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Image / Living / Interiors

7 ways to decorate your rented home


by Lauren Heskin
07th Aug 2020

Living in rented accommodation has plenty of perks. It gives you more freedom and the opportunity to live in an area that you mightn’t be able to afford right now if you were looking to buy.


The one major downside of renting is not being able to decorate your home as you want. However, there are plenty of ways to upgrade your rental without breaking your budget or your landlord’s heart. Some even barely require breaking a sweat.

Invest in a few key pieces

Pick a few pieces of furniture to take centre stage in your place. The worst thing you can do in a small space is clutter it with lots of little things. Invest in a handful of large pieces that you absolutely adore and can take with you, like a sofa, bed, and storage unit. A single, beautifully deisgn piece can do so much to elevate a space.


Maxalto Dive sofa from Minima

Rugs

Rugs hide all manner of sins. They can add a portable pop of colour, cover hideous laminate flooring and don’t require any height, pretty necessary for small space living. Choose something with a neutral tone over all, that way it can move with you from place to place and fit in with any wall colour or furniture.


Ikea Alrum rug

Kitchen cabinets

If you’re in this place for the long run, consider investing in new cabinet doors. Much cheaper than replacing the whole kitchen, it will give your kitchen an immediate facelift. Most kitchen places can build cabinet doors to your specifications, and if your kitchen carcass is Ikea, Plykea and Reform have lots of ready-made as well as bespoke doors, handle and leg options that will have neighbour’s wondering where you got the high-end kitchen from. And you can take them with you if you decide to move on.


Plykea Hurst Road kitchen

However, if this place is just a stepping stone to bigger and hopefully more permanent things, then simply change up the handles. Changing this small thing can make a massive difference to the space and really bump up a kitchen’s luxury feel. Changing the taps too can also really take the rented taint off a kitchen, and you can always remove it and pop back on the old one before you move out.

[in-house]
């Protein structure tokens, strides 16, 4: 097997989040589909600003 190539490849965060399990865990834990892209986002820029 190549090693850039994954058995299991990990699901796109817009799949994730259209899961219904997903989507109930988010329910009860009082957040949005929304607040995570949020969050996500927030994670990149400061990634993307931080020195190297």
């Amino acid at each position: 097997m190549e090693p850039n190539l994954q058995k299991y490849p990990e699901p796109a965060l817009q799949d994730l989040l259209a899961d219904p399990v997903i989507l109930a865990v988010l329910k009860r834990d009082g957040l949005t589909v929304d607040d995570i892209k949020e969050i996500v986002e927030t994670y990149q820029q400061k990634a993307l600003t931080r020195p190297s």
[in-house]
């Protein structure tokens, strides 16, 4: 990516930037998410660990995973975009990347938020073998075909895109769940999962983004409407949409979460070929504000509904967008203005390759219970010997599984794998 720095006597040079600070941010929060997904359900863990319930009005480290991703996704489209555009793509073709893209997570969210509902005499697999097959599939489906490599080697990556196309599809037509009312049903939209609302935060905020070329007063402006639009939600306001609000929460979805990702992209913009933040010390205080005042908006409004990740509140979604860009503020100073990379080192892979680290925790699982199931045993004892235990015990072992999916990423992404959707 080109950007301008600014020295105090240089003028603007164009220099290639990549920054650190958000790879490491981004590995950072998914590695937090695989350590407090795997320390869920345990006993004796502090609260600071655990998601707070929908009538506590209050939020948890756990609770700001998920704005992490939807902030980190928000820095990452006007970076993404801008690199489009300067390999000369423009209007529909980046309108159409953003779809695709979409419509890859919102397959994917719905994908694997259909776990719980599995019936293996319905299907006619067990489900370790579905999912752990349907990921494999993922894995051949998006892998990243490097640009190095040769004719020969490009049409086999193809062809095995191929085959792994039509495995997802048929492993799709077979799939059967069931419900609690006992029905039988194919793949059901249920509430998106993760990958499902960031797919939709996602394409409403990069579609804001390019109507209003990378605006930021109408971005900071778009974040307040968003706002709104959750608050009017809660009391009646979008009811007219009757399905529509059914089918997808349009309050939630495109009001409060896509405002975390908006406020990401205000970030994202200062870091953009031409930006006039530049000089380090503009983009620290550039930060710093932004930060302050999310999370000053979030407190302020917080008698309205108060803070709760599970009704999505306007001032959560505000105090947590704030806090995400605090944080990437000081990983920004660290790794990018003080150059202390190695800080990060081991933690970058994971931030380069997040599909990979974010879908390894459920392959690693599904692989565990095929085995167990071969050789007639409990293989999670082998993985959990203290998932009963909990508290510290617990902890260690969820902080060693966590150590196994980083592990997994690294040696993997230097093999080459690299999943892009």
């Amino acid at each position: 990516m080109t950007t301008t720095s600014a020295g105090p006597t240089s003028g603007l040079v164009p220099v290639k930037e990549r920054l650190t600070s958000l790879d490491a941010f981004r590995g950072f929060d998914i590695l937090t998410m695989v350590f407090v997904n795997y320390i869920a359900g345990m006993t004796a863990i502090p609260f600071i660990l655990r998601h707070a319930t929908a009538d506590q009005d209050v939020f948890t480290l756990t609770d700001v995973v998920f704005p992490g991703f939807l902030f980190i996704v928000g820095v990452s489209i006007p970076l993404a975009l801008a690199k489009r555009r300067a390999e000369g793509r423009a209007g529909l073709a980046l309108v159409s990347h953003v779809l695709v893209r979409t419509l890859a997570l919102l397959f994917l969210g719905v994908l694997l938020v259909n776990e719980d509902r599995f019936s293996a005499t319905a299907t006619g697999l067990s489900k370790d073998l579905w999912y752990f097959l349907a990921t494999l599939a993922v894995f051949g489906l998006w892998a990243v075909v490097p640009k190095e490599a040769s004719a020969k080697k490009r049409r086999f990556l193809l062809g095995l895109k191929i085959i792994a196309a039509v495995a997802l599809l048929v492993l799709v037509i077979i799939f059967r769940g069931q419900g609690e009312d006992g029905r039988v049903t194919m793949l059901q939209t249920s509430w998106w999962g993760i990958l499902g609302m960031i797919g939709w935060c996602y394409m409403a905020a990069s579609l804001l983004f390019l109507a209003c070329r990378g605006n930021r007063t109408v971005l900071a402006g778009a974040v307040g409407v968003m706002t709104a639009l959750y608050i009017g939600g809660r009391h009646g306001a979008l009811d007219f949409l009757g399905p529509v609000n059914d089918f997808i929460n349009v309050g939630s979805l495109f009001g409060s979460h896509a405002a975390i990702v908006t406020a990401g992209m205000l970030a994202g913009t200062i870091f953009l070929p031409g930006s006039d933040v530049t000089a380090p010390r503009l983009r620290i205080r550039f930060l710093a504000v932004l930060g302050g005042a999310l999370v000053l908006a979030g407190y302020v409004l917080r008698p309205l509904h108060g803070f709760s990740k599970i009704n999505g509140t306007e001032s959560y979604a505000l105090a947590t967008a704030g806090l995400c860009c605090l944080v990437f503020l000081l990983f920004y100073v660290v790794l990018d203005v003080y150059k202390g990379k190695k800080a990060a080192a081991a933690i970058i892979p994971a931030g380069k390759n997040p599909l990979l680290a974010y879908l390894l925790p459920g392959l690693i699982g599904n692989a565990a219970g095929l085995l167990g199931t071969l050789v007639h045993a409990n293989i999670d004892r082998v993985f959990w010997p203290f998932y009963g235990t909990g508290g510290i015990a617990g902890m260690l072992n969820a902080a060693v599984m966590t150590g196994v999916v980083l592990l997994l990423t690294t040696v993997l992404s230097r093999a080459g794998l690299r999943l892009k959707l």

Bring the outside in

It might seem like an overcooked trend at the moment, but indoor greenery has long been a great way to enliven a space. Adding texture and movement to a corner, consider oxygenating plants like aloe vera or spider plants that will clean your home’s air as well as looking pretty.


Ferm Living Plant Boxes

Tile and wall decals

Brighten up sad bathrooms and kitchens with tile decals. Available as individual tiles or to cover entire walls and floors, it’s a simple, cost-effective way to add some fun into functional spaces that are tricky to decorate. Beija Flors is a range of floor mats, splashbacks, tile stickers, and table runners made of a practical, washable, lino-like material that’s easily removed. Designed to replicate intricate tile patterns, they’re ideal for under for under the dining table or behind the kitchen sink.

Artwork

One of the many banes of rented living is not being able to hang artwork where you would like to. Instead, you’re left with hiding the landlord’s sun-bleached prints in order to hang your own, slightly out of line works.

If you’re living in a period property, don’t forget to use the picture rail, that line of cornicing along the wall a few feet from the ceiling. You can get curled hooks to latch on and hang pieces from. For more recent builds, 3M command strips are pricey, but are worth their weight in gold. They come off the wall easily, won’t mark, will hold whatever you’re trying to hang and are very easy to use. A few of them will also hold up a thin picture shelve, perfect for living up some work above a sofa or desk


Oak picture shelf, Woo .Design

Shelving

Add some depth to your space by putting a bookcase along one wall. Keep it neat by assigning different shelves a purpose, i.e. don’t mix books and plants and, if you get bored one Sunday evening, you can always colour code it. It’ll give all those small knick-knacks a home and add instant personality to your space. If your space is low on natural light, consider a metal bookshelf that will allow light through, like this one from The Conran Shop.


Krossing shelving unit, The Conran Shop

Mirror Mirror

This is one of the oldest tricks in the book for making a small room appear larger but it still holds true. They’ll also reflect natural light into a space, opening it up. A large mirror tucked behind a favourite piece of furniture can put a natural spotlight on it, and they work just as well leaned against a wall. Or, put them behind a lamp or candle to enhance the flame’s flicker around the room.

Featured image: H&M Home


Read more: This bright Dublin 8 extension is a masterclass in adding life to a house

Read more: How an architect planned the layout of her own extension

Read more: This Galway canal house gets a bright and modern renovation

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